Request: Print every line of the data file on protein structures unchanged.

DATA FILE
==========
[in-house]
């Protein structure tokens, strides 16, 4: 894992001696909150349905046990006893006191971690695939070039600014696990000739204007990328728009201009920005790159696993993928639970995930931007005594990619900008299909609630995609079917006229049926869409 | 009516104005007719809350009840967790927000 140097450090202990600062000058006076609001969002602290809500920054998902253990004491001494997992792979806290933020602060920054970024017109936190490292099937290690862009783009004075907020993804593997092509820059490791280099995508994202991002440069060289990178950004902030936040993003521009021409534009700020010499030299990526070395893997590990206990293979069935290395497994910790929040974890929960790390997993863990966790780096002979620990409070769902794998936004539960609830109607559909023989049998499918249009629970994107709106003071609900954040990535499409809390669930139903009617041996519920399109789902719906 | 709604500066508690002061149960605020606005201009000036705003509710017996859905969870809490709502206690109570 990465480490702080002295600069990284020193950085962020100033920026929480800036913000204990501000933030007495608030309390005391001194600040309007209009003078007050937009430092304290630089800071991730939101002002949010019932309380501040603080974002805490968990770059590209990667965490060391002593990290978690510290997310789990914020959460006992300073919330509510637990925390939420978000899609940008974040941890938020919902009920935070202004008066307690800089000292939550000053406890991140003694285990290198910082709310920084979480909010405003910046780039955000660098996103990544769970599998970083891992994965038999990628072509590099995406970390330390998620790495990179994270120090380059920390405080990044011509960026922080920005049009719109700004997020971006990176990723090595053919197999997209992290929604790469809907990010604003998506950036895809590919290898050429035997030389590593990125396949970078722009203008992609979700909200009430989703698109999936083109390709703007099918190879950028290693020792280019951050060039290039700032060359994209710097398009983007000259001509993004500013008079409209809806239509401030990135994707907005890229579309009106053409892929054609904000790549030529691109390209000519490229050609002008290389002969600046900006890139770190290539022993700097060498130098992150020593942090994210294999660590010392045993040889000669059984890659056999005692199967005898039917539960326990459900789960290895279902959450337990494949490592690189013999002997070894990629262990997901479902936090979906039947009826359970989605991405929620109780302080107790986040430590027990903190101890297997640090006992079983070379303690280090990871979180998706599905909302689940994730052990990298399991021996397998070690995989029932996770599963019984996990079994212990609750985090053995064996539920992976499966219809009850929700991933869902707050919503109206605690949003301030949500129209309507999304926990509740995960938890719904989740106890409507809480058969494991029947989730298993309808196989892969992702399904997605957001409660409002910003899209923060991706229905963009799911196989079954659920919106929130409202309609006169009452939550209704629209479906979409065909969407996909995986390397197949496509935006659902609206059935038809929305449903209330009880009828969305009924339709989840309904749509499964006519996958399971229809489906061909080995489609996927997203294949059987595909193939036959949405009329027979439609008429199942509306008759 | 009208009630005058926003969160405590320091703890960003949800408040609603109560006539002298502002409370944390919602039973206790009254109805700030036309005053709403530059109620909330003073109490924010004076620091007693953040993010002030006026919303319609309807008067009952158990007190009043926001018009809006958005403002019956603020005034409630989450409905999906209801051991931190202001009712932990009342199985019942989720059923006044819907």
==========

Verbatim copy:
[in-house]
């Protein structure tokens, strides 16, 4: 894992001696909150349905046990006893006191971690695939070039600014696990000739204007990328728009201009920005790159696993993928639970995930931007005594990619900008299909609630995609079917006229049926869409 | 009516104005007719809350009840967790927000 140097450090202990600062000058006076609001969002602290809500920054998902253990004491001494997992792979806290933020602060920054970024017109936190490292099937290690862009783009004075907020993804593997092509820059490791280099995508994202991002440069060289990178950004902030936040993003521009021409534009700020010499030299990526070395893997590990206990293979069935290395497994910790929040974890929960790390997993863990966790780096002979620990409070769902794998936004539960609830109607559909023989049998499918249009629970994107709106003071609900954040990535499409809390669930139903009617041996519920399109789902719906 | 709604500066508690002061149960605020606005201009000036705003509710017996859905969870809490709502206690109570 990465480490702080002295600069990284020193950085962020100033920026929480800036913000204990501000933030007495608030309390005391001194600040309007209009003078007050937009430092304290630089800071991730939101002002949010019932309380501040603080974002805490968990770059590209990667965490060391002593990290978690510290997310789990914020959460006992300073919330509510637990925390939420978000899609940008974040941890938020919902009920935070202004008066307690800089000292939550000053406890991140003694285990290198910082709310920084979480909010405003910046780039955000660098996103990544769970599998970083891992994965038999990628072509590099995406970390330390998620790495990179994270120090380059920390405080990044011509960026922080920005049009719109700004997020971006990176990723090595053919197999997209992290929604790469809907990010604003998506950036895809590919290898050429035997030389590593990125396949970078722009203008992609979700909200009430989703698109999936083109390709703007099918190879950028290693020792280019951050060039290039700032060359994209710097398009983007000259001509993004500013008079409209809806239509401030990135994707907005890229579309009106053409892929054609904000790549030529691109390209000519490229050609002008290389002969600046900006890139770190290539022993700097060498130098992150020593942090994210294999660590010392045993040889000669059984890659056999005692199967005898039917539960326990459900789960290895279902959450337990494949490592690189013999002997070894990629262990997901479902936090979906039947009826359970989605991405929620109780302080107790986040430590027990903190101890297997640090006992079983070379303690280090990871979180998706599905909302689940994730052990990298399991021996397998070690995989029932996770599963019984996990079994212990609750985090053995064996539920992976499966219809009850929700991933869902707050919503109206605690949003301030949500129209309507999304926990509740995960938890719904989740106890409507809480058969494991029947989730298993309808196989892969992702399904997605957001409660409002910003899209923060991706229905963009799911196989079954659920919106929130409202309609006169009452939550209704629209479906979409065909969407996909995986390397197949496509935006659902609206059935038809929305449903209330009880009828969305009924339709989840309904749509499964006519996958399971229809489906061909080995489609996927997203294949059987595909193939036959949405009329027979439609008429199942509306008759 | 009208009630005058926003969160405590320091703890960003949800408040609603109560006539002298502002409370944390919602039973206790009254109805700030036309005053709403530059109620909330003073109490924010004076620091007693953040993010002030006026919303319609309807008067009952158990007190009043926001018009809006958005403002019956603020005034409630989450409905999906209801051991931190202001009712932990009342199985019942989720059923006044819907």